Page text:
How to train puppy with separation anxiety?

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Editor of Dog Articles
Written By Editor of Dog Articles

Why does this happen?

We don’t know why some dogs suffer from this and others don’t. The destruction and house soiling are not the dog’s attempt to punish or seek revenge on his owner for leaving him alone, but are actually part of a panic response.

Sometimes home-alone issues occur.

There is a After a traumatic event, such as a period of time spent at a shelter, when a dog has never or rarely been left alone in the past.

How do you know?

If most, or all, of the following statements are true about your dog, he may have a home-alone problem.

There is a He behaves only when he is left alone. He follows you from room to room. He is well-behaved when you are with him. He displays frantic greeting behaviors. He behaves whenever he is left alone for a short or long period of time. When you are ready to leave the house, he tries to leave with you. He doesn’t like spending time outdoors by himself.

What can you do?

Arrival and departures should be kept low-key. If you ignore your dog for the first few minutes, then calmly pet him, then leave him with something that has your scent on it, such as a t-shirt. The value of the safety cue will be lost if you leave for a period of time longer than he can tolerate.

Teaching down-stay

When you don’t want to leave the house, practice this exercise using positive reinforcement.

Get him to love going to his place. If you have a place where your dog can relax, use it. It’s a good idea to find a spot where he can see you return. Do not associate the practice of down stay with your departure. At the end of the stay, don’t call your dog to you. If he remains calm, you will always come back to him. While your dog remains in the down stay position, your goal is to be able to move briefly out of his sight. The goal is to teach him that he can stay in one place while you go somewhere else. You can do this as you progress. If you are watching television with your dog by your side and you get up for a snack, tell him to stay and leave the room. Give him a treat when you come back, or praise him for staying there.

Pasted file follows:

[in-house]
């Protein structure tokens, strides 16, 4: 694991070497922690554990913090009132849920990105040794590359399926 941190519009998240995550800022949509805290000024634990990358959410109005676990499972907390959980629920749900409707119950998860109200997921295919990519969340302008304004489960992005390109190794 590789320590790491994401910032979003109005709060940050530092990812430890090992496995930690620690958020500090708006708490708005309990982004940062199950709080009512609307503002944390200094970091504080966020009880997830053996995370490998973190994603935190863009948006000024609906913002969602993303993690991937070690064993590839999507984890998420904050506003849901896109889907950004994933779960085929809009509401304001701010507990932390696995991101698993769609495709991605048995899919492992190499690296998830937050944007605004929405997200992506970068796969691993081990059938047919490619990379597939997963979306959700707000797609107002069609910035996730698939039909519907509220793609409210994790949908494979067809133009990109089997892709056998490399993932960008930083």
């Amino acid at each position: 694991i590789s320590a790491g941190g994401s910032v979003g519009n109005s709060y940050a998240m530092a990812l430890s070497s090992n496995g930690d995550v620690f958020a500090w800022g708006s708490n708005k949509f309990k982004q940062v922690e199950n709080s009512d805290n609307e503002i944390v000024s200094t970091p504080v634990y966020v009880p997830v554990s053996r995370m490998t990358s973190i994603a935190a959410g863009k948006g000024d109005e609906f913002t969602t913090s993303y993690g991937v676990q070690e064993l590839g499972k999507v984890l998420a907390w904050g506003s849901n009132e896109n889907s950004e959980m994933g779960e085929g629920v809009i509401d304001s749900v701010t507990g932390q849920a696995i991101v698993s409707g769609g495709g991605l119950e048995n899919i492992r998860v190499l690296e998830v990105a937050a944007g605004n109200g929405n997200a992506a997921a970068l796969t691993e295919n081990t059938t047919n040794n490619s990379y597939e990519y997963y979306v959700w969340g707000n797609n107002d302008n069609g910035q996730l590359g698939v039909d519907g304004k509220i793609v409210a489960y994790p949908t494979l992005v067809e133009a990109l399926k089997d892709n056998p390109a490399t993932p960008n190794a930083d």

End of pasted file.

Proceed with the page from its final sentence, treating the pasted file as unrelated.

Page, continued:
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Desensitization techniques

During practice departures, teach your dog to remain calm.

• Engage in your departure activities (betting your keys, putting on your coat,) then sit back down. Repeat this step until your dog shows no distress in response to your activities and leave a treat in his “place” so if he chooses to go there, he will get a reward.• Next, go to the door and open it, then close it and sit back down. Do not make a fuss of your dog. Say “good boy” if he remains where he is or goes to his place.• Next, step outside the door, leaving the door open, then immediately return.• Finally, step outside, close the door, and then immediately return. Slowly get your dog accustomed to being alone with the door closed between you for several seconds.• Proceed very gradually repeating each step until your dog shows no signs of distress. If at any time in this process your actions produce an anxiety response in your dog, you’ve proceeded too fast. Return to an earlier step in the process and practice this step until the dog shows no distress response, then proceed to the next step.• When your dog is tolerating your being on the other side of the door for several seconds, begin short-duration absences. This step involves giving the dog a verbal cue (for example, “I’ll be back,”) leaving and then returning within a minute. Your return must be low-key: either ignore your dog or greet him quietly and calmly. If he shows no signs of distress, repeat the exercise. If he appears anxious, wait until he relaxes to repeat the exercise. Gradually increase the length of time you’re gone.• Practice as many absences as possible that last less than ten minutes. You can do many departures within one session if your dog relaxes sufficiently between departures. Scatter practice departures and short-duration absences throughout the day.• Once your dog can handle short absences (30 to 60 minutes,) he’ll usually be able to handle longer intervals alone and you won’t have to work up to all-day absences minute-by-minute. The hard part is at the beginning, but the job gets easier as you go along. How long it takes to condition your dog to being alone depends on the severity of his problem.

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